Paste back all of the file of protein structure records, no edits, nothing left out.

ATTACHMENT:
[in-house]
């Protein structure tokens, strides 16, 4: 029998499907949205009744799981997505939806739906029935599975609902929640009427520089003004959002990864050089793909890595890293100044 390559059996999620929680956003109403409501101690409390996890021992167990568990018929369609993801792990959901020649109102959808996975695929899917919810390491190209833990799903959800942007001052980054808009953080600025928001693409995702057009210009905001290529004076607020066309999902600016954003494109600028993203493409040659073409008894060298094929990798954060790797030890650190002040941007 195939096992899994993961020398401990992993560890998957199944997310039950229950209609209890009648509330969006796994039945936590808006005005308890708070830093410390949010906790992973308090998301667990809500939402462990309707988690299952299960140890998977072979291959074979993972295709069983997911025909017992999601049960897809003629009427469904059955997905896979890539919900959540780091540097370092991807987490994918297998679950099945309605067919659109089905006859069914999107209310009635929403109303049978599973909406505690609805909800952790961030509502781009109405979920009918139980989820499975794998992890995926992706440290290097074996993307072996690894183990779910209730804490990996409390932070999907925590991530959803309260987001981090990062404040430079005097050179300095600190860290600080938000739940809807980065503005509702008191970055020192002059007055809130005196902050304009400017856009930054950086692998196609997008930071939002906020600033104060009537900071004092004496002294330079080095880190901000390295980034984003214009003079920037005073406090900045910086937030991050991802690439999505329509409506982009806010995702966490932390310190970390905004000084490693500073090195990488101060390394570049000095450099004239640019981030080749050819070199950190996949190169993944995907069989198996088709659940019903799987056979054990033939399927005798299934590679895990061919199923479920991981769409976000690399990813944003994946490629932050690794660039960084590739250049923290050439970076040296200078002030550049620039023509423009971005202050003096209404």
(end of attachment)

[in-house]
């Protein structure tokens, strides 16, 4: 029998499907949205009744799981997505939806739906029935599975609902929640009427520089003004959002990864050089793909890595890293100044 390559059996999620929680956003109403409501101690409390996890021992167990568990018929369609993801792990959901020649109102959808996975695929899917919810390491190209833990799903959800942007001052980054808009953080600025928001693409995702057009210009905001290529004076607020066309999902600016954003494109600028993203493409040659073409008894060298094929990798954060790797030890650190002040941007 195939096992899994993961020398401990992993560890998957199944997310039950229950209609209890009648509330969006796994039945936590808006005005308890708070830093410390949010906790992973308090998301667990809500939402462990309707988690299952299960140890998977072979291959074979993972295709069983997911025909017992999601049960897809003629009427469904059955997905896979890539919900959540780091540097370092991807987490994918297998679950099945309605067919659109089905006859069914999107209310009635929403109303049978599973909406505690609805909800952790961030509502781009109405979920009918139980989820499975794998992890995926992706440290290097074996993307072996690894183990779910209730804490990996409390932070999907925590991530959803309260987001981090990062404040430079005097050179300095600190860290600080938000739940809807980065503005509702008191970055020192002059007055809130005196902050304009400017856009930054950086692998196609997008930071939002906020600033104060009537900071004092004496002294330079080095880190901000390295980034984003214009003079920037005073406090900045910086937030991050991802690439999505329509409506982009806010995702966490932390310190970390905004000084490693500073090195990488101060390394570049000095450099004239640019981030080749050819070199950190996949190169993944995907069989198996088709659940019903799987056979054990033939399927005798299934590679895990061919199923479920991981769409976000690399990813944003994946490629932050690794660039960084590739250049923290050439970076040296200078002030550049620039023509423009971005202050003096209404």